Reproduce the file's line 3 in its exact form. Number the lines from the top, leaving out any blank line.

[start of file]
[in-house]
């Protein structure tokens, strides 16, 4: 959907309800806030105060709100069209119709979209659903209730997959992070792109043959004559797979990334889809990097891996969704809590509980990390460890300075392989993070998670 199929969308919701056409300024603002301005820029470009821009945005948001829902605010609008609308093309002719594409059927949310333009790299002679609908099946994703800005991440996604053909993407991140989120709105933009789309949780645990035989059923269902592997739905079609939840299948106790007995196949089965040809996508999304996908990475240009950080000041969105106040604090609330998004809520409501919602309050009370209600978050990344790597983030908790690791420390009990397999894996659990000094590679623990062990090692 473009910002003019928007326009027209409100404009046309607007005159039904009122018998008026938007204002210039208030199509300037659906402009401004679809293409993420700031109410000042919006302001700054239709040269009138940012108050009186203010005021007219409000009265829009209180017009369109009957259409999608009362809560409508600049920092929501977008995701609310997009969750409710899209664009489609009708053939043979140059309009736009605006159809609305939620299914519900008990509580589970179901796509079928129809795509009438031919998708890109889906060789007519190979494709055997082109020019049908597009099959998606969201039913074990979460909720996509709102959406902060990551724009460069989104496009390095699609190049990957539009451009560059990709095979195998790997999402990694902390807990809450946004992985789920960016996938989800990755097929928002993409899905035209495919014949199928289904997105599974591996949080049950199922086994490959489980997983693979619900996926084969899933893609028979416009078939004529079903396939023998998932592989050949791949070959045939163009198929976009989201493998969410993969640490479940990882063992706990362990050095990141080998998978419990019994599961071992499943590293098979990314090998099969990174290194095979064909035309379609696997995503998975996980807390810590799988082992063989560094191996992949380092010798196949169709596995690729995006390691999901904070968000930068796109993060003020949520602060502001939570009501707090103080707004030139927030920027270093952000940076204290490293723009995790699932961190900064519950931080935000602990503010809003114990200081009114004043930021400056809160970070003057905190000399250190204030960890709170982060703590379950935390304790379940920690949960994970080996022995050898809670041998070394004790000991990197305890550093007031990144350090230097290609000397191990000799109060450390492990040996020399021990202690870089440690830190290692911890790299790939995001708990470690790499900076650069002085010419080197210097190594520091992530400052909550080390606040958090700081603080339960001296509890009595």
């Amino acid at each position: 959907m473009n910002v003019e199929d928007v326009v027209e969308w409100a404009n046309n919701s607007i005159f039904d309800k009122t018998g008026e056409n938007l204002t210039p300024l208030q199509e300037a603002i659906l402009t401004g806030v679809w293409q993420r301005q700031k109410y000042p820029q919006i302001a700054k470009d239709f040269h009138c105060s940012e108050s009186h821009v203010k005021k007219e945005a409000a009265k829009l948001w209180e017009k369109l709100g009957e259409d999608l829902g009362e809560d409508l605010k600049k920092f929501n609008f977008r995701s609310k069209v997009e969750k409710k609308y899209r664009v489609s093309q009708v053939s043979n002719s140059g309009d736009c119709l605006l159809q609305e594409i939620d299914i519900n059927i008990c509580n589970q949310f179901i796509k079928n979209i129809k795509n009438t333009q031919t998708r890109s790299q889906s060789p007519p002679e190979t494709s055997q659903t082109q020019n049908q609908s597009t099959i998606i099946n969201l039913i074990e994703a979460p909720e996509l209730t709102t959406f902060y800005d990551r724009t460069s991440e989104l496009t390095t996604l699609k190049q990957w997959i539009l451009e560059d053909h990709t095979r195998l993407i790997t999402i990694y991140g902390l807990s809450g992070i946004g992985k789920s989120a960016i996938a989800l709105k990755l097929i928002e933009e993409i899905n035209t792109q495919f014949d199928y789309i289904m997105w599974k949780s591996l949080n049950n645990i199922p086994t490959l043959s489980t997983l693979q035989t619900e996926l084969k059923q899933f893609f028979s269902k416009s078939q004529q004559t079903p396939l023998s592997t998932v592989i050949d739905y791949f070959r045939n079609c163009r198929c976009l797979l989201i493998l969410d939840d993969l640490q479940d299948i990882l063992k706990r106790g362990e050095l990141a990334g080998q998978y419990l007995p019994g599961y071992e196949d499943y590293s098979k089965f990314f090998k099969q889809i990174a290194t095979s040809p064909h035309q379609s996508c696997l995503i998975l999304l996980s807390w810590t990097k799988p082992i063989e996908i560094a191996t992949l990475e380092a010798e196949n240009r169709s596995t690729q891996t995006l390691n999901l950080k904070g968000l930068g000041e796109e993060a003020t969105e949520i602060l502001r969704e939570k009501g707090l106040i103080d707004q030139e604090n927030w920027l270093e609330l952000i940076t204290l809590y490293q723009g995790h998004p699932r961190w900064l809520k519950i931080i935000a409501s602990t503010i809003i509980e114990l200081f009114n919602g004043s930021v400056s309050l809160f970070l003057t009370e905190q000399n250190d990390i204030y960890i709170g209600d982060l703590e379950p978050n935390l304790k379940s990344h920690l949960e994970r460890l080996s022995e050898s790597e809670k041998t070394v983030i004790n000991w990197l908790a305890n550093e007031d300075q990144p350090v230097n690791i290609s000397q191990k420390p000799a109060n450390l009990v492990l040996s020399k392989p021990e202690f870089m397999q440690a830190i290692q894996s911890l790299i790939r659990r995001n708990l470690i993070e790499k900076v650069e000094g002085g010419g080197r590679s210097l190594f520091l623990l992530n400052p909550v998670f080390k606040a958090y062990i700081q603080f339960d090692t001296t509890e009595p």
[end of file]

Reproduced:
């Amino acid at each position: 959907m473009n910002v003019e199929d928007v326009v027209e969308w409100a404009n046309n919701s607007i005159f039904d309800k009122t018998g008026e056409n938007l204002t210039p300024l208030q199509e300037a603002i659906l402009t401004g806030v679809w293409q993420r301005q700031k109410y000042p820029q919006i302001a700054k470009d239709f040269h009138c105060s940012e108050s009186h821009v203010k005021k007219e945005a409000a009265k829009l948001w209180e017009k369109l709100g009957e259409d999608l829902g009362e809560d409508l605010k600049k920092f929501n609008f977008r995701s609310k069209v997009e969750k409710k609308y899209r664009v489609s093309q009708v053939s043979n002719s140059g309009d736009c119709l605006l159809q609305e594409i939620d299914i519900n059927i008990c509580n589970q949310f179901i796509k079928n979209i129809k795509n009438t333009q031919t998708r890109s790299q889906s060789p007519p002679e190979t494709s055997q659903t082109q020019n049908q609908s597009t099959i998606i099946n969201l039913i074990e994703a979460p909720e996509l209730t709102t959406f902060y800005d990551r724009t460069s991440e989104l496009t390095t996604l699609k190049q990957w997959i539009l451009e560059d053909h990709t095979r195998l993407i790997t999402i990694y991140g902390l807990s809450g992070i946004g992985k789920s989120a960016i996938a989800l709105k990755l097929i928002e933009e993409i899905n035209t792109q495919f014949d199928y789309i289904m997105w599974k949780s591996l949080n049950n645990i199922p086994t490959l043959s489980t997983l693979q035989t619900e996926l084969k059923q899933f893609f028979s269902k416009s078939q004529q004559t079903p396939l023998s592997t998932v592989i050949d739905y791949f070959r045939n079609c163009r198929c976009l797979l989201i493998l969410d939840d993969l640490q479940d299948i990882l063992k706990r106790g362990e050095l990141a990334g080998q998978y419990l007995p019994g599961y071992e196949d499943y590293s098979k089965f990314f090998k099969q889809i990174a290194t095979s040809p064909h035309q379609s996508c696997l995503i998975l999304l996980s807390w810590t990097k799988p082992i063989e996908i560094a191996t992949l990475e380092a010798e196949n240009r169709s596995t690729q891996t995006l390691n999901l950080k904070g968000l930068g000041e796109e993060a003020t969105e949520i602060l502001r969704e939570k009501g707090l106040i103080d707004q030139e604090n927030w920027l270093e609330l952000i940076t204290l809590y490293q723009g995790h998004p699932r961190w900064l809520k519950i931080i935000a409501s602990t503010i809003i509980e114990l200081f009114n919602g004043s930021v400056s309050l809160f970070l003057t009370e905190q000399n250190d990390i204030y960890i709170g209600d982060l703590e379950p978050n935390l304790k379940s990344h920690l949960e994970r460890l080996s022995e050898s790597e809670k041998t070394v983030i004790n000991w990197l908790a305890n550093e007031d300075q990144p350090v230097n690791i290609s000397q191990k420390p000799a109060n450390l009990v492990l040996s020399k392989p021990e202690f870089m397999q440690a830190i290692q894996s911890l790299i790939r659990r995001n708990l470690i993070e790499k900076v650069e000094g002085g010419g080197r590679s210097l190594f520091l623990l992530n400052p909550v998670f080390k606040a958090y062990i700081q603080f339960d090692t001296t509890e009595p």